The 22-inch LG Flatron E2260 looks somewhat like a smaller version of Samsung's "X" LED series; in particular, the PX2370. The display scored well in our DisplayMate-based color and uniformity tests; however, in movies and games we found the colors were not as vibrant when compared to the PX2370. So, is the E2260 worth $320? Not when better performing monitors like the PX2370 are available for about the same price. Unfortunately, the E2260 offers little the PX2370 doesn't do better.
Design and features
The 22-inch LG Flatron E2260 has one of the slightest profiles we've seen on a 22-incher. The panel measures less than a 0.5 inch deep; however, it does extend back another 0.5 inches at the bottom of the panel to enclose its connection options. The translucent neck of the display evokes a similar neck seen in the Samsung PX2370; however, the LG incarnation is rectangular, not circular. The panel's chassis is fairly glossy and there's a blue LED light under the front-middle of the panel that reflects off of the top part of the neck and creates a cool-looking visage.
The foot stand is a wide 9.5 inches by 7.75 inches deep. The bezel is a thin 0.6 inch wide and the full panel comes out to 20 inches in width. The 22-inch monitor includes only a 10-degree back tilt as its sole ergonomic option. Connection options include DVI, VGA, HDMI, and a headphone jack, all located on the back-middle of the panel.
The onscreen display (OSD) array is located in the lower right-hand corner on the bottom of the panel. The array consists of five buttons: Menu, Mode, Auto, Input and Exit. While the buttons aren't labeled, pressing either of them brings up the OSD, with each choice aligned above the array buttons. The controls include options for Brightness, Contrast, and Sharpness. The OSD includes four presets: Normal, Movie, Internet, and Demo. The Demo mode allows you to see what your picture would look like compared with the preset you're currently in. There are also color preset options, including Normal, Gaussian Blur, Sepia, and Monochrome. The display also includes color temperature presets and the capability to control the red, green, and blue values, individually.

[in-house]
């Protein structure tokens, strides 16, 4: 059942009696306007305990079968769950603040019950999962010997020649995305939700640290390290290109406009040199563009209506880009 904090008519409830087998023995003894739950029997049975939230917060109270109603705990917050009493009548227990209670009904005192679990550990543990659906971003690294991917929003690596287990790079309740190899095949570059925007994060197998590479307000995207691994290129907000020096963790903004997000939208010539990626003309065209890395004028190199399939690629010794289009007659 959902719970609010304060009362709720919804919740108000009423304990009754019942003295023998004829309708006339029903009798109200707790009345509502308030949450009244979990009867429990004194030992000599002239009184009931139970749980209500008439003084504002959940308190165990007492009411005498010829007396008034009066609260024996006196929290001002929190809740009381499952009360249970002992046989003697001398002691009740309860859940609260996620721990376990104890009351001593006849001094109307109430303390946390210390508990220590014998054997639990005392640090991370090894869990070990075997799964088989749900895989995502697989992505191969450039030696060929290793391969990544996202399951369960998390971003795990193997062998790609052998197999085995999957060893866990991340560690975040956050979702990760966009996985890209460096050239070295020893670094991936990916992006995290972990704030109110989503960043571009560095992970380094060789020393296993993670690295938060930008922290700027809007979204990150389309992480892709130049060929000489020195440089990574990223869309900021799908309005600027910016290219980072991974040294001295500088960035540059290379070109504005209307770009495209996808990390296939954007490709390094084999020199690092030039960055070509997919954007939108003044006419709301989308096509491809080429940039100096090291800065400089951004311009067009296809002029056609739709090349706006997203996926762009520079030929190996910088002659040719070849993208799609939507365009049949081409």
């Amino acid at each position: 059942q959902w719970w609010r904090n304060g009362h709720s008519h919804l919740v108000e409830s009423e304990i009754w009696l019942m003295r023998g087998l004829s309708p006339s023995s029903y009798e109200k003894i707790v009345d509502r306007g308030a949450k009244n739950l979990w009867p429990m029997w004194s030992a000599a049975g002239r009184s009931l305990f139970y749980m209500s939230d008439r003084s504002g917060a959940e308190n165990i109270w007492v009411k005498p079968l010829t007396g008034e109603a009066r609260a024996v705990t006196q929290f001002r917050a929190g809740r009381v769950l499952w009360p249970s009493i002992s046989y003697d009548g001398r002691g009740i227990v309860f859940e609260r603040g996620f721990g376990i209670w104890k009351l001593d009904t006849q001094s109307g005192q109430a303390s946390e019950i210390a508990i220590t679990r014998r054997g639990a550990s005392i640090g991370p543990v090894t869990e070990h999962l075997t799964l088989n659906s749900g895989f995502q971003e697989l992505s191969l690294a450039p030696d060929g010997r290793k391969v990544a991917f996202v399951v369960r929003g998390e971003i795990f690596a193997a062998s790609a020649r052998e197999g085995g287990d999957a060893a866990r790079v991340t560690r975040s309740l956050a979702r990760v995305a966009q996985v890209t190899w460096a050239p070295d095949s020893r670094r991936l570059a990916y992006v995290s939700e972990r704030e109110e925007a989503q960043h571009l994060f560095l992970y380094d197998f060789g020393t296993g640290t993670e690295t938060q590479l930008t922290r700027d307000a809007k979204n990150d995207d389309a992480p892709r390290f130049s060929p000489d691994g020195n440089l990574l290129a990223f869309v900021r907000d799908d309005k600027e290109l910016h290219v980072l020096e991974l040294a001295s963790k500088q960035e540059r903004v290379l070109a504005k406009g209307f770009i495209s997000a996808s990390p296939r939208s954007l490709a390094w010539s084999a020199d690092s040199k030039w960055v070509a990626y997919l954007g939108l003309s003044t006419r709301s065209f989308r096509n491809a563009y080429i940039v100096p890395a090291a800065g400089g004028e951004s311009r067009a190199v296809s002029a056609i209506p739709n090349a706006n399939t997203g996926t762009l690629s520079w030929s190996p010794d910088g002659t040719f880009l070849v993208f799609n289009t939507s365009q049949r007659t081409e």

Navigating the OSD was simple, but not as efficient as others we've seen and we took issue with the lack of an "up" feature when in menus. Still, this was only a minor annoyance.
Connectivity: HDMI, DVI, VGA
Ergonomic options: 10-degree back tilt
Aspect ratio: 16:9
Audio: Built-in headphones
VESA support: No
Included video cables? DVI, VGA
Panel Type: TN
Screen film: Matte
Number of presets: 3
Picture options: Brightness, Contrast, Sharpness
Color controls: Normal, Gaussian Blur, Sepia, Monochrome, Color temperature control, RGB controls
Gamma control: Yes
Additional features: n/a
We tested the LG Flatron E2260 through its DVI input, connected to a Windows Vista PC, using the included DVI cable. The display posted a composite score of 91 on CNET Labs' DisplayMate-based performance tests--several points lower than the PX2370's 96, but a very good showing nonetheless. In our color ramp tests, we saw linear and smooth progression from dark to light colors. In color tracking we saw accurate color with no tint problems. This carried over to games and movies, which also, did not display tint problems. In our Dark Screen test we saw minimal backlight bleedthrough.
In text, we saw no color problems with black text on a white background. Fonts were clearly visible down to a 6.8 size.
We tested the LG Flatron E2260 using the Blu-ray version of "Avatar." The E2260 displayed the movie well, not crushing dark blacks; however, in the cinema preset mode, the blacks were not dark enough to be considered anything near true black.
Colors, were not as vibrant and saturated as on the PX2370, and as a result looked slightly washed out. When we adjusted each red, green, and blue value to about 63, we noticed a slight improvement in color saturation, but not dramatically so.